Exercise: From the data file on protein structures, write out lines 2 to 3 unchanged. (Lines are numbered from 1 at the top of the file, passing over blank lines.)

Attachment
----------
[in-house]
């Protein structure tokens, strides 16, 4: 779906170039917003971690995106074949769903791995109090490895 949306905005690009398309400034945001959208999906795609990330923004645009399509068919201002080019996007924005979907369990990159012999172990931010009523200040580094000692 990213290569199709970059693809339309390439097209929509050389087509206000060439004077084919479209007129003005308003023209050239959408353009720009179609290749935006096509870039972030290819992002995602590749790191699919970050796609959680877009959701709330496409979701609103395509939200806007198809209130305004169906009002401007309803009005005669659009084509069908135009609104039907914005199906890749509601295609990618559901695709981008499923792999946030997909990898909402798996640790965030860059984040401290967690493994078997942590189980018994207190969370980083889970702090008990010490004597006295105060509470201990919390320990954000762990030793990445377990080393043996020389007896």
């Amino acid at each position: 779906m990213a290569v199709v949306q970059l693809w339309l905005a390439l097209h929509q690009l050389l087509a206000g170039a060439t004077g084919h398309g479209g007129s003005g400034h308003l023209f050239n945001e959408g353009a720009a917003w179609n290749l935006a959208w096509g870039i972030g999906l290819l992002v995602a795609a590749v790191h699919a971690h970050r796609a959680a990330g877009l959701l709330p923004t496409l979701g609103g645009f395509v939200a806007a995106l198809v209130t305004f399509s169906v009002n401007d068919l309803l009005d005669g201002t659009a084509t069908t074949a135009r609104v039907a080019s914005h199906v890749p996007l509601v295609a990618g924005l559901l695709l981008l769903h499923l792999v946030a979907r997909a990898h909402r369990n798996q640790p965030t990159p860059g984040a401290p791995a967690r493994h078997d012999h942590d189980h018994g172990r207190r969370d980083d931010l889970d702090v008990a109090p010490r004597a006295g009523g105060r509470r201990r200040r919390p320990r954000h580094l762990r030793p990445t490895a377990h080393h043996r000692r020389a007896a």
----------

């Protein structure tokens, strides 16, 4: 779906170039917003971690995106074949769903791995109090490895 949306905005690009398309400034945001959208999906795609990330923004645009399509068919201002080019996007924005979907369990990159012999172990931010009523200040580094000692 990213290569199709970059693809339309390439097209929509050389087509206000060439004077084919479209007129003005308003023209050239959408353009720009179609290749935006096509870039972030290819992002995602590749790191699919970050796609959680877009959701709330496409979701609103395509939200806007198809209130305004169906009002401007309803009005005669659009084509069908135009609104039907914005199906890749509601295609990618559901695709981008499923792999946030997909990898909402798996640790965030860059984040401290967690493994078997942590189980018994207190969370980083889970702090008990010490004597006295105060509470201990919390320990954000762990030793990445377990080393043996020389007896």
């Amino acid at each position: 779906m990213a290569v199709v949306q970059l693809w339309l905005a390439l097209h929509q690009l050389l087509a206000g170039a060439t004077g084919h398309g479209g007129s003005g400034h308003l023209f050239n945001e959408g353009a720009a917003w179609n290749l935006a959208w096509g870039i972030g999906l290819l992002v995602a795609a590749v790191h699919a971690h970050r796609a959680a990330g877009l959701l709330p923004t496409l979701g609103g645009f395509v939200a806007a995106l198809v209130t305004f399509s169906v009002n401007d068919l309803l009005d005669g201002t659009a084509t069908t074949a135009r609104v039907a080019s914005h199906v890749p996007l509601v295609a990618g924005l559901l695709l981008l769903h499923l792999v946030a979907r997909a990898h909402r369990n798996q640790p965030t990159p860059g984040a401290p791995a967690r493994h078997d012999h942590d189980h018994g172990r207190r969370d980083d931010l889970d702090v008990a109090p010490r004597a006295g009523g105060r509470r201990r200040r919390p320990r954000h580094l762990r030793p990445t490895a377990h080393h043996r000692r020389a007896a």